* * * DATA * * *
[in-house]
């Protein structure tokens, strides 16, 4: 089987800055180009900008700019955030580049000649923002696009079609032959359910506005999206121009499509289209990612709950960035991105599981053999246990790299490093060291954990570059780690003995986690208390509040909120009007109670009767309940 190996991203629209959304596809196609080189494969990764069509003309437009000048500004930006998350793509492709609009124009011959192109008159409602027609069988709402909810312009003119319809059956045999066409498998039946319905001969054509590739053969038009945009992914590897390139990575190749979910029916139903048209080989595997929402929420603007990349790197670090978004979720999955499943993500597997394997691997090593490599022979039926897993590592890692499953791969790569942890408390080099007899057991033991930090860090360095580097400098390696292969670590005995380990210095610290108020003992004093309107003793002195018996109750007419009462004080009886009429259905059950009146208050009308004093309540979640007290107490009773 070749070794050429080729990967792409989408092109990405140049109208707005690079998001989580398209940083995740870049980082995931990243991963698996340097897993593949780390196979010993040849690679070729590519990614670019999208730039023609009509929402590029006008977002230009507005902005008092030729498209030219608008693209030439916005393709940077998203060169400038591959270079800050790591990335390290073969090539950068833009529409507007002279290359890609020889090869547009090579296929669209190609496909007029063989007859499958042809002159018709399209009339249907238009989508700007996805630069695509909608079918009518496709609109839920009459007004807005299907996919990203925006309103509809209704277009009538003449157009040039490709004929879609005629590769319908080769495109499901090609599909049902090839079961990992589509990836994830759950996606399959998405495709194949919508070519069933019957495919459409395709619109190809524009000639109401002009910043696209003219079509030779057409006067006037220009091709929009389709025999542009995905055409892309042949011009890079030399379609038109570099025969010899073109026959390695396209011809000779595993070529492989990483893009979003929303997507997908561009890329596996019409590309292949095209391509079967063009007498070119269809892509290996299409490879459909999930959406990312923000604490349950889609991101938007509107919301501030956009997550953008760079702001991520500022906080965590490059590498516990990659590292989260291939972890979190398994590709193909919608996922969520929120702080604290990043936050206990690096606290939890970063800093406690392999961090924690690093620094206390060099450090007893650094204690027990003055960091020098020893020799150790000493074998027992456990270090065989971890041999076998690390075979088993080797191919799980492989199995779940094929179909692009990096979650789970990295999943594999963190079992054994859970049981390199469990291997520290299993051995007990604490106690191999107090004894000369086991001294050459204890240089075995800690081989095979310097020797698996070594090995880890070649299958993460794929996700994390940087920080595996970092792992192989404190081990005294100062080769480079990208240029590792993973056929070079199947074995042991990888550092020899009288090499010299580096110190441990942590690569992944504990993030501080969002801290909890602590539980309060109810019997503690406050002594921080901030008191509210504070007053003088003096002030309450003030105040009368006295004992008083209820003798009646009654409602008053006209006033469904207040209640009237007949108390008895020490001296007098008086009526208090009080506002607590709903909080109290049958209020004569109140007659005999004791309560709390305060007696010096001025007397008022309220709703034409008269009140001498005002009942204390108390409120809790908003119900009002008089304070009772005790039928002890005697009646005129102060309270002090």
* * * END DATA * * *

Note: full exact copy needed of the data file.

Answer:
[in-house]
């Protein structure tokens, strides 16, 4: 089987800055180009900008700019955030580049000649923002696009079609032959359910506005999206121009499509289209990612709950960035991105599981053999246990790299490093060291954990570059780690003995986690208390509040909120009007109670009767309940 190996991203629209959304596809196609080189494969990764069509003309437009000048500004930006998350793509492709609009124009011959192109008159409602027609069988709402909810312009003119319809059956045999066409498998039946319905001969054509590739053969038009945009992914590897390139990575190749979910029916139903048209080989595997929402929420603007990349790197670090978004979720999955499943993500597997394997691997090593490599022979039926897993590592890692499953791969790569942890408390080099007899057991033991930090860090360095580097400098390696292969670590005995380990210095610290108020003992004093309107003793002195018996109750007419009462004080009886009429259905059950009146208050009308004093309540979640007290107490009773 070749070794050429080729990967792409989408092109990405140049109208707005690079998001989580398209940083995740870049980082995931990243991963698996340097897993593949780390196979010993040849690679070729590519990614670019999208730039023609009509929402590029006008977002230009507005902005008092030729498209030219608008693209030439916005393709940077998203060169400038591959270079800050790591990335390290073969090539950068833009529409507007002279290359890609020889090869547009090579296929669209190609496909007029063989007859499958042809002159018709399209009339249907238009989508700007996805630069695509909608079918009518496709609109839920009459007004807005299907996919990203925006309103509809209704277009009538003449157009040039490709004929879609005629590769319908080769495109499901090609599909049902090839079961990992589509990836994830759950996606399959998405495709194949919508070519069933019957495919459409395709619109190809524009000639109401002009910043696209003219079509030779057409006067006037220009091709929009389709025999542009995905055409892309042949011009890079030399379609038109570099025969010899073109026959390695396209011809000779595993070529492989990483893009979003929303997507997908561009890329596996019409590309292949095209391509079967063009007498070119269809892509290996299409490879459909999930959406990312923000604490349950889609991101938007509107919301501030956009997550953008760079702001991520500022906080965590490059590498516990990659590292989260291939972890979190398994590709193909919608996922969520929120702080604290990043936050206990690096606290939890970063800093406690392999961090924690690093620094206390060099450090007893650094204690027990003055960091020098020893020799150790000493074998027992456990270090065989971890041999076998690390075979088993080797191919799980492989199995779940094929179909692009990096979650789970990295999943594999963190079992054994859970049981390199469990291997520290299993051995007990604490106690191999107090004894000369086991001294050459204890240089075995800690081989095979310097020797698996070594090995880890070649299958993460794929996700994390940087920080595996970092792992192989404190081990005294100062080769480079990208240029590792993973056929070079199947074995042991990888550092020899009288090499010299580096110190441990942590690569992944504990993030501080969002801290909890602590539980309060109810019997503690406050002594921080901030008191509210504070007053003088003096002030309450003030105040009368006295004992008083209820003798009646009654409602008053006209006033469904207040209640009237007949108390008895020490001296007098008086009526208090009080506002607590709903909080109290049958209020004569109140007659005999004791309560709390305060007696010096001025007397008022309220709703034409008269009140001498005002009942204390108390409120809790908003119900009002008089304070009772005790039928002890005697009646005129102060309270002090």